The Government has today (Wednesday, June 26) published a new Long-term Greenhouse Gas (GHG) Reductions strategy which outlines that “support for farmers and rural communities” will be required to transition to lower-emissions farming in Ireland.

The strategy aims to build on the targets, policies measures and actions which the Government has already committed to up to 2030 in a bid to achieve a “whole-of-society” reduction in GHG emissions of 51%.

As part of this objective the sector specific emissions ceiling for agriculture requires a 25% reduction in emissions by 2030.

According to the Minister for the Environment, Climate and Communications, Eamon Ryan, the new strategy provides a “pathway” for sectors to reduce GHG emissions and ensures that the Government can put in place the “systems and infrastructure” to help Ireland hit its targets and avoid compliance costs.

“In everything we do over the coming decades, it is absolutely imperative we inform and bring people with us, from large-scale investors to small farmers.

“Achieving our National Climate Objective of climate neutrality will mean that Ireland will have no further negative impacts on the climate system by the mid-century,” Minister Ryan added.

GHG emissions

The strategy document highlights that agriculture was the “single largest contributor to overall emissions, at 38.5% in 2022”.

It also details a “pathway” to 2030 for the agriculture sector which adds to the key measures set out in the Climate Action Plan 2024 to reduce on-farm emissions which included changing nutrient use, feed modification, earlier finishing for cattle and different breeding practices.

The new Long-term Greenhouse Gas (GHG) Reductions strategy also states that additional measures are required to achieve the 2030 target.

These include:

  • Enabling a carbon farming framework;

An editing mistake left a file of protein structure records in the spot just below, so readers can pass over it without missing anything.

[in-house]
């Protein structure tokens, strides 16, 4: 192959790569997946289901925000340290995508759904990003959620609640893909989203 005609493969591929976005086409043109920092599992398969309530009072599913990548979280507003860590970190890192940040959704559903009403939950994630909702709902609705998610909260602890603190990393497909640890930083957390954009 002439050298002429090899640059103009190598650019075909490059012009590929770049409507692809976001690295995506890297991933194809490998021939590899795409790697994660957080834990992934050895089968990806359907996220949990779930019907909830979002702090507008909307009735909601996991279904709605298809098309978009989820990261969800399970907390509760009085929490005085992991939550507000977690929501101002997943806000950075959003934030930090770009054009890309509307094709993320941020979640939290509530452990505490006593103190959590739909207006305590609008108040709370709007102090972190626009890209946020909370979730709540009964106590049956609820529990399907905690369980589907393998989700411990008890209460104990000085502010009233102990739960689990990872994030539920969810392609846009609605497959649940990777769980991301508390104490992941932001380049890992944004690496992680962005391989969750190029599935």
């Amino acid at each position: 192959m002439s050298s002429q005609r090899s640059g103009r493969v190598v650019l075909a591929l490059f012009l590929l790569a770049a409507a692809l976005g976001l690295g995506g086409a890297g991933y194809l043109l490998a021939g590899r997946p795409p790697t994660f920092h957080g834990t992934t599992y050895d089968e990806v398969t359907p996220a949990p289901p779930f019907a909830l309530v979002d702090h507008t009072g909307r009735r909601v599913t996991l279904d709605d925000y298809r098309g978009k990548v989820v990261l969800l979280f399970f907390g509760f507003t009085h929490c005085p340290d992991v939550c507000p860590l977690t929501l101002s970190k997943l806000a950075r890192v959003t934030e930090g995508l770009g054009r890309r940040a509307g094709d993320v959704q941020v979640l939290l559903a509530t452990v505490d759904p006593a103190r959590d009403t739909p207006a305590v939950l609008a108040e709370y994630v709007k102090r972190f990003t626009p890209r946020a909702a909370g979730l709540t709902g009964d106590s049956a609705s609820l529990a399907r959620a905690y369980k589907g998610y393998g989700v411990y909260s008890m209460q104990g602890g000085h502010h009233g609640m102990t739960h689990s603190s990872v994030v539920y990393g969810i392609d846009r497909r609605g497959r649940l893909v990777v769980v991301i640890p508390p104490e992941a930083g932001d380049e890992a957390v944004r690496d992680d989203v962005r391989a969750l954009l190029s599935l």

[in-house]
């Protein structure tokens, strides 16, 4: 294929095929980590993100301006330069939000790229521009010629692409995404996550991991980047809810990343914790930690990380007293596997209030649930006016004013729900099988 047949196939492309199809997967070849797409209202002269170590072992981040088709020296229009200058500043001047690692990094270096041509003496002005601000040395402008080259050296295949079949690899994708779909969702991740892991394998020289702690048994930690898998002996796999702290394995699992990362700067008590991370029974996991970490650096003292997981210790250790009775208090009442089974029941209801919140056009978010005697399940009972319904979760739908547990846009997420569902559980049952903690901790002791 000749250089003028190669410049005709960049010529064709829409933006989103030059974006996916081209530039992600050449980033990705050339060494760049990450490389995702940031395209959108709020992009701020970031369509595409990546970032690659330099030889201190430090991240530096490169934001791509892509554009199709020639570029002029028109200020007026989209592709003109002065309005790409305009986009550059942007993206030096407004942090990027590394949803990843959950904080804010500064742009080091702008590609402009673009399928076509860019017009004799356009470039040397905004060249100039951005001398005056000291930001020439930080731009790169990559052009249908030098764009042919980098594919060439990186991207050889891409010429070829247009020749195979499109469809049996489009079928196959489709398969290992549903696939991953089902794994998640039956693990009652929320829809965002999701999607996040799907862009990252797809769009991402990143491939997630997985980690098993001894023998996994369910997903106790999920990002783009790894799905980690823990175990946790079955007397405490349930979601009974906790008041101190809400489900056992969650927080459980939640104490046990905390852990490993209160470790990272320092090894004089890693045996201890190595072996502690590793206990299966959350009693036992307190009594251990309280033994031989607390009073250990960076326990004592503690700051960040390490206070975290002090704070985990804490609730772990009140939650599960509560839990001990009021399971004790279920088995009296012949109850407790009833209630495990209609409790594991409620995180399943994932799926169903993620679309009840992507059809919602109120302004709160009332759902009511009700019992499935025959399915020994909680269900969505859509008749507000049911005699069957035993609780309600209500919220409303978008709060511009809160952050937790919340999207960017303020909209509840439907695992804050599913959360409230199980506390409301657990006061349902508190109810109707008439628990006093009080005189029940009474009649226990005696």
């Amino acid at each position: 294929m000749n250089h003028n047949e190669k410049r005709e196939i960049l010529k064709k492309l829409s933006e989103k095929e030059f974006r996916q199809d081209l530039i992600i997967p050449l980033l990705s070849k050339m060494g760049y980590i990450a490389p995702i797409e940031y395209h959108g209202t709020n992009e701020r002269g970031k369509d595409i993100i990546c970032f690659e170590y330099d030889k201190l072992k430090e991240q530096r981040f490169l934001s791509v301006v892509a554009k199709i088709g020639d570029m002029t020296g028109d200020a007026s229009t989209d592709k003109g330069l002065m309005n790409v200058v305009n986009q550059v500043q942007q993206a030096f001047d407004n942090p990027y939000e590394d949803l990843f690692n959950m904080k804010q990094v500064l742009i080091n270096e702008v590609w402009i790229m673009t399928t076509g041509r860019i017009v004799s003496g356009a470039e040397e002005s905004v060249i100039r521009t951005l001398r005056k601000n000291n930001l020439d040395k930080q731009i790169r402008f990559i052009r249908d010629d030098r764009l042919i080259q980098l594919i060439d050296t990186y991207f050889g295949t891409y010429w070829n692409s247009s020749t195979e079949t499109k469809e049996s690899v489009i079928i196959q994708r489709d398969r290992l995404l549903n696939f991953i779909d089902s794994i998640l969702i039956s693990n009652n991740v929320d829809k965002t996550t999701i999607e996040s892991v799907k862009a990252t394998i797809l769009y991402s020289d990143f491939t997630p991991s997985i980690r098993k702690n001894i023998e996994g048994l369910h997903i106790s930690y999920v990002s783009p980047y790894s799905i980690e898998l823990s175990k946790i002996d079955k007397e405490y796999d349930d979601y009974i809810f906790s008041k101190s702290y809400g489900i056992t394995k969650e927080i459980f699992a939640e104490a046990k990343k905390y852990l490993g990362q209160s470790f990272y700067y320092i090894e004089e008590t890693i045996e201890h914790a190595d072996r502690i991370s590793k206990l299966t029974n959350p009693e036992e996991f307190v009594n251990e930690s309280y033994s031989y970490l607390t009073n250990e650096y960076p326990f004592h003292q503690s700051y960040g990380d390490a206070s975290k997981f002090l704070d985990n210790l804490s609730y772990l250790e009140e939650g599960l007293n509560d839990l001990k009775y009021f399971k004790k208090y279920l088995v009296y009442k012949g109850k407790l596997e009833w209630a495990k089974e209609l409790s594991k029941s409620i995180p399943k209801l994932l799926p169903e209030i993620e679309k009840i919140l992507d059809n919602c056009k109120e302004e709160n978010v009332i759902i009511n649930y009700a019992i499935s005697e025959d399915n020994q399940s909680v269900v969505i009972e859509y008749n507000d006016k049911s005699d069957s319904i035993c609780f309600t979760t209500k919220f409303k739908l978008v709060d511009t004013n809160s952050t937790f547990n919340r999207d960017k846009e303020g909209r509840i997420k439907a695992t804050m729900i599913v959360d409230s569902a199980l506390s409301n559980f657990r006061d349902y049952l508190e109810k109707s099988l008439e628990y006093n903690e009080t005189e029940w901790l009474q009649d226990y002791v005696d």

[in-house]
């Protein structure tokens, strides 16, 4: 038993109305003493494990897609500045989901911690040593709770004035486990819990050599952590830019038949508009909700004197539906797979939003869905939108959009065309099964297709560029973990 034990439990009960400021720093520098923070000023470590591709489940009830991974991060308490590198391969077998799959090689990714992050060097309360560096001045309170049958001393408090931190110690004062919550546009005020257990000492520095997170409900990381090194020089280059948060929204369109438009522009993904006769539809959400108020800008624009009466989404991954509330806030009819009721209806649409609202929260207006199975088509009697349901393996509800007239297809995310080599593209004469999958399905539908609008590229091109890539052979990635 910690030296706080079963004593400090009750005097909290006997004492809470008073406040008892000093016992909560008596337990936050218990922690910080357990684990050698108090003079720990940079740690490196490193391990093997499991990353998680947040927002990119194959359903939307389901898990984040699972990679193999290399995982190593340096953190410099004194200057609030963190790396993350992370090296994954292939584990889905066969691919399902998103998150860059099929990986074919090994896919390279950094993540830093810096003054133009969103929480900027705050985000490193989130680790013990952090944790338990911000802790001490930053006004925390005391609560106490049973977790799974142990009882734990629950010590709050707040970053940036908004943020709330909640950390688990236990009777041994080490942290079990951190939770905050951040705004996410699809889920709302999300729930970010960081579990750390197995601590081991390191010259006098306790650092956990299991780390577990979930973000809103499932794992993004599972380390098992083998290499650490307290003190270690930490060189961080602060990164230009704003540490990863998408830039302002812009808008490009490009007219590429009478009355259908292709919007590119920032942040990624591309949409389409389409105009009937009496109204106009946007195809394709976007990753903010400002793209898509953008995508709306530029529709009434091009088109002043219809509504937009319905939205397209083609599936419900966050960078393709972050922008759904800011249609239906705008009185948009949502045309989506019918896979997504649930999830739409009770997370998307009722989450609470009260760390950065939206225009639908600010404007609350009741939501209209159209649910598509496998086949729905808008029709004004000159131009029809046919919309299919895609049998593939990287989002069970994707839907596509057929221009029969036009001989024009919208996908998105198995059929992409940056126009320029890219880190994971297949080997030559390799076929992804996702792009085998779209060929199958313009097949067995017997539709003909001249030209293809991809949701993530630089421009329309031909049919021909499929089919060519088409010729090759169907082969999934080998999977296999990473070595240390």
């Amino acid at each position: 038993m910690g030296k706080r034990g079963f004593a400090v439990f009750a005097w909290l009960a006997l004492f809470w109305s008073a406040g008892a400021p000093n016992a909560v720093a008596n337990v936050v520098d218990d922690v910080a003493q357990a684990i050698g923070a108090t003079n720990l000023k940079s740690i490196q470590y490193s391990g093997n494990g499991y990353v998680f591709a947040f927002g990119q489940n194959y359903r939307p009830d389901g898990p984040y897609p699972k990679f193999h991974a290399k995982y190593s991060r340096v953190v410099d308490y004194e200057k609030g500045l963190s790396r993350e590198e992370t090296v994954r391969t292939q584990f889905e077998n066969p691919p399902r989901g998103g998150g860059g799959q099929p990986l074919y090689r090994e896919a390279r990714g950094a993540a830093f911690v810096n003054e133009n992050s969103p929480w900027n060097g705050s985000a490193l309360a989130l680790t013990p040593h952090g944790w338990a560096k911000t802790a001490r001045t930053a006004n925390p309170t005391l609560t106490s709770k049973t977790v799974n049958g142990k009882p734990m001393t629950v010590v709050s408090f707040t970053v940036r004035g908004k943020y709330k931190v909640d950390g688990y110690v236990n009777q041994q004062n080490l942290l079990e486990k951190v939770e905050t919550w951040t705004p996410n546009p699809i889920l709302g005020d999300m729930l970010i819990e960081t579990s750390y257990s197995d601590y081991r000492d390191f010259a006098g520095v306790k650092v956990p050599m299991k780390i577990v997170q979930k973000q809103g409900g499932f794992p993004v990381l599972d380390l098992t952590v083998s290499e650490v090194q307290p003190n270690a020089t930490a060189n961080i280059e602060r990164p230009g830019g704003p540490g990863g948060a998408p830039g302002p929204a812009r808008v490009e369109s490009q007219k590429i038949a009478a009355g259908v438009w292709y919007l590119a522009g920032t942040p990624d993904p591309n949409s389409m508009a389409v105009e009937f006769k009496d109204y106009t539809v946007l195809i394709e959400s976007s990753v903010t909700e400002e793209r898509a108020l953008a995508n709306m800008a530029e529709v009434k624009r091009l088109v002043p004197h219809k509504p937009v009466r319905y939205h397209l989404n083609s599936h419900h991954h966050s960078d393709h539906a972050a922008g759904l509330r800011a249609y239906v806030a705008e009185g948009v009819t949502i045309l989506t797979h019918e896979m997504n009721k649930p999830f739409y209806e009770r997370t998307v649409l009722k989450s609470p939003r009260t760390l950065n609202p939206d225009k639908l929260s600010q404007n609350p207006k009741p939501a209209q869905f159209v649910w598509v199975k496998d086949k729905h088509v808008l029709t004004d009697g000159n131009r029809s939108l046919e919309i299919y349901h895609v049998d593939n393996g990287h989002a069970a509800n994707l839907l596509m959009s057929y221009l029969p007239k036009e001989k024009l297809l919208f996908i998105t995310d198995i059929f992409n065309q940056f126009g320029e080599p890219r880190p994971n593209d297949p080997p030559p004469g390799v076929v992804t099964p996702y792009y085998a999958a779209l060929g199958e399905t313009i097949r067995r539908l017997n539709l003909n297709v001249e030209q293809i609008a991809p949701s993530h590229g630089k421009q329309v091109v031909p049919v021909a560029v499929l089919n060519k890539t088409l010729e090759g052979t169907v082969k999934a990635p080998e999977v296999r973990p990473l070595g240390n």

• Exploring the potential for methane reducing feed additives for pasture-based solutions;
  • Incentivising diversification across the sector.

The strategy also highlights that the Government is currently undertaking a “comprehensive” national Land Use Review, covering farmland, forests and peatlands, which will inform policy decisions.

It also plans to carry out diversification reviews for income and land use for farmers, including areas such biomethane and energy production, agro-forestry and woodland creation.

In addition to this the new Government strategy document cautions that the emissions reduction targets for the Land Use, Land Use Change, and Forestry (LULUCF) sector are “set to become increasingly challenging, as the age profile of the forest stock matures and harvesting levels increase in line with projected forecasts”.


However it also points to the “unique capacity of the agriculture and forestry sectors to remove CO2 from the atmosphere”.

“While reducing emissions will bring challenges there will also be opportunities for farmers and their communities, including diversification of farm-based incomes, as well as delivery of further benefits in biodiversity, water and air quality” it outlines.

But the strategy document also clearly highlights that “support” for farmers and rural communities will be required in the transition to lower GHG emissions from farming in the future.

“Over the long-term, we will continue to build on our engagement with farmers and with the broader sector to help deliver our climate neutral goal,” the Government stated.